Tens of thousands of Brazilians have taken to the streets for a day of nationwide protests against President Dilma Rousseff.

Sunday's demonstrations in major cities including Brasilia and Rio de Janeiro sounded the call for Rousseff's impeachment as the country's parliament remained divided on the issue.

The demonstrations were peaceful, with thousands clad in the national yellow-and-green colours and holding banners that read "Dilma out" and "Stop with corruption".

In the capital Brasilia, protesters inflated a huge doll of Luiz Inacio "Lula" da Silva, Rousseff's political mentor and predecessor, wearing a striped prison uniform and chained to a ball that read "Operation Carwash" - the name of the investigation centred on Petrobras, the state oil company.

Police estimated there were about 50,000 protesters in Brasilia alone.

 

On the outskirts of Sao Paulo city, a few hundred government supporters wearing red shirts and holding banners that read "There will not be a coup" stood outside the home of Lula.

"I support her impeachment and new elections because the presidential vote in 2014 was financed with dirty money from corruption," said Alexandre Cortes, a 39-year-old engineer draped in a Brazilian flag in a festive rally in Sao Paulo, the country's biggest city and financial capital.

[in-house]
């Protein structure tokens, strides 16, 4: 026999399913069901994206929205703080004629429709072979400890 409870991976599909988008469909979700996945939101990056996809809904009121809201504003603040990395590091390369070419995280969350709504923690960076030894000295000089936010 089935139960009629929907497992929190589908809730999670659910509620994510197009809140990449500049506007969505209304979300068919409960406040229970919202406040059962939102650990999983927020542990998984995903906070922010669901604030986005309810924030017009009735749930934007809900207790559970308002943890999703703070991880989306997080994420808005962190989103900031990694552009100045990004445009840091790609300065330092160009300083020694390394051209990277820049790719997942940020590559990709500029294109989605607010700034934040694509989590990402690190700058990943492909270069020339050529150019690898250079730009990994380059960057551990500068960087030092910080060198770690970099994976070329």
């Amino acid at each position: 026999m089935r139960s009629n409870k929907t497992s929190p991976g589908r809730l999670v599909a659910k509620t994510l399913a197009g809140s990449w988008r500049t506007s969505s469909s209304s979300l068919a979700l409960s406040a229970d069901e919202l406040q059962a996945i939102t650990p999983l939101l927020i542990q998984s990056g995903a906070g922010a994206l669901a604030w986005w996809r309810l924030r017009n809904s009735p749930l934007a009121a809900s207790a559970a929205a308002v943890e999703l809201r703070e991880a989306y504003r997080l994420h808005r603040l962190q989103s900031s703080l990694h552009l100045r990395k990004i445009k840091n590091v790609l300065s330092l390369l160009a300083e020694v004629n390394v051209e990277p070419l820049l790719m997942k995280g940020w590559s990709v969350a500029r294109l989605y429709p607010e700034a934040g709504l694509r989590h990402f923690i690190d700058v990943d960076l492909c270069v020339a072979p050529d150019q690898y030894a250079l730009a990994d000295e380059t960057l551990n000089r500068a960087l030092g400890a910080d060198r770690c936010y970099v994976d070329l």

Rousseff has called for calm as her government fears clashes between pro and anti-government protesters.

She is blamed by many in Brazil for plunging the economy into its worst recession in at least 25 years.

The Federal Accounts Court said in October that her government's accounting practices in 2014, including taking what amounted to unauthorised loans from state-owned banks to make up for budget shortfalls, broke the law.

Thousands of protesters gathered at the Copacabana beach in Rio de Janeiro [EPA]

Another judicial body, the electoral court, or TSE, has ruled in favour of investigating alleged illegalities in Rousseff's 2014 re-election campaign.

Especially worryingly for Rousseff was that one of the allegations in the complaint brought to the TSE by the opposition PSDB party was that some donations to her re-election coffers were linked in part to the Petrobras corruption scandal.

Rousseff chaired Petrobras during the main period of the kickbacks-and-bribery scandal that cost the company more than $2bn in 2014.

Rousseff, whose popularity is near record lows, has said she will not quit and blamed her opponents for creating the ongoing crisis.

Source: Al Jazeera and agencies